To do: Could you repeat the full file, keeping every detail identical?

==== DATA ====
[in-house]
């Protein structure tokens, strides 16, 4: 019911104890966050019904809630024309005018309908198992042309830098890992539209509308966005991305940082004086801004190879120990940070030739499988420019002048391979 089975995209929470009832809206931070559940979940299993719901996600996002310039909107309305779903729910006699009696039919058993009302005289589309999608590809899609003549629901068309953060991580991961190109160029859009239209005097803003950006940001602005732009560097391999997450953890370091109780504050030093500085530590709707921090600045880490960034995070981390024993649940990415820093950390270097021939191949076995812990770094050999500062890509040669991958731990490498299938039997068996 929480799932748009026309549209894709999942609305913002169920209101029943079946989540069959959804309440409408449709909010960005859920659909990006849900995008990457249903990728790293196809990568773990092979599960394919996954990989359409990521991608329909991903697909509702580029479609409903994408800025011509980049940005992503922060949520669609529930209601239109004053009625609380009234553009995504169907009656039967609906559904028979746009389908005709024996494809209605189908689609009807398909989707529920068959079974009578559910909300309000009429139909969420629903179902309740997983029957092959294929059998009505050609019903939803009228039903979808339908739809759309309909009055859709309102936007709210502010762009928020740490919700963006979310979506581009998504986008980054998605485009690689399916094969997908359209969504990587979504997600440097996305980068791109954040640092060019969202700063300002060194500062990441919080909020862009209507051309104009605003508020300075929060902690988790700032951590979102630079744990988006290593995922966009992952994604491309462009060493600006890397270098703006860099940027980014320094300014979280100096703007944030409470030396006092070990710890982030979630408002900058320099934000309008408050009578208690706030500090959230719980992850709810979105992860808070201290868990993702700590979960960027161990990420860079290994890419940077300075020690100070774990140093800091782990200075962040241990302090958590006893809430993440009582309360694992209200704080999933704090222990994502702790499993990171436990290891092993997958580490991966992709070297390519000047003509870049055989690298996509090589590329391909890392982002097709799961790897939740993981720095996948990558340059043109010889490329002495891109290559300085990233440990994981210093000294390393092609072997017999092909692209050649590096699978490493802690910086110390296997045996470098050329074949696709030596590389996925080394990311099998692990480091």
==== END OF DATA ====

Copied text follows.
[in-house]
């Protein structure tokens, strides 16, 4: 019911104890966050019904809630024309005018309908198992042309830098890992539209509308966005991305940082004086801004190879120990940070030739499988420019002048391979 089975995209929470009832809206931070559940979940299993719901996600996002310039909107309305779903729910006699009696039919058993009302005289589309999608590809899609003549629901068309953060991580991961190109160029859009239209005097803003950006940001602005732009560097391999997450953890370091109780504050030093500085530590709707921090600045880490960034995070981390024993649940990415820093950390270097021939191949076995812990770094050999500062890509040669991958731990490498299938039997068996 929480799932748009026309549209894709999942609305913002169920209101029943079946989540069959959804309440409408449709909010960005859920659909990006849900995008990457249903990728790293196809990568773990092979599960394919996954990989359409990521991608329909991903697909509702580029479609409903994408800025011509980049940005992503922060949520669609529930209601239109004053009625609380009234553009995504169907009656039967609906559904028979746009389908005709024996494809209605189908689609009807398909989707529920068959079974009578559910909300309000009429139909969420629903179902309740997983029957092959294929059998009505050609019903939803009228039903979808339908739809759309309909009055859709309102936007709210502010762009928020740490919700963006979310979506581009998504986008980054998605485009690689399916094969997908359209969504990587979504997600440097996305980068791109954040640092060019969202700063300002060194500062990441919080909020862009209507051309104009605003508020300075929060902690988790700032951590979102630079744990988006290593995922966009992952994604491309462009060493600006890397270098703006860099940027980014320094300014979280100096703007944030409470030396006092070990710890982030979630408002900058320099934000309008408050009578208690706030500090959230719980992850709810979105992860808070201290868990993702700590979960960027161990990420860079290994890419940077300075020690100070774990140093800091782990200075962040241990302090958590006893809430993440009582309360694992209200704080999933704090222990994502702790499993990171436990290891092993997958580490991966992709070297390519000047003509870049055989690298996509090589590329391909890392982002097709799961790897939740993981720095996948990558340059043109010889490329002495891109290559300085990233440990994981210093000294390393092609072997017999092909692209050649590096699978490493802690910086110390296997045996470098050329074949696709030596590389996925080394990311099998692990480091």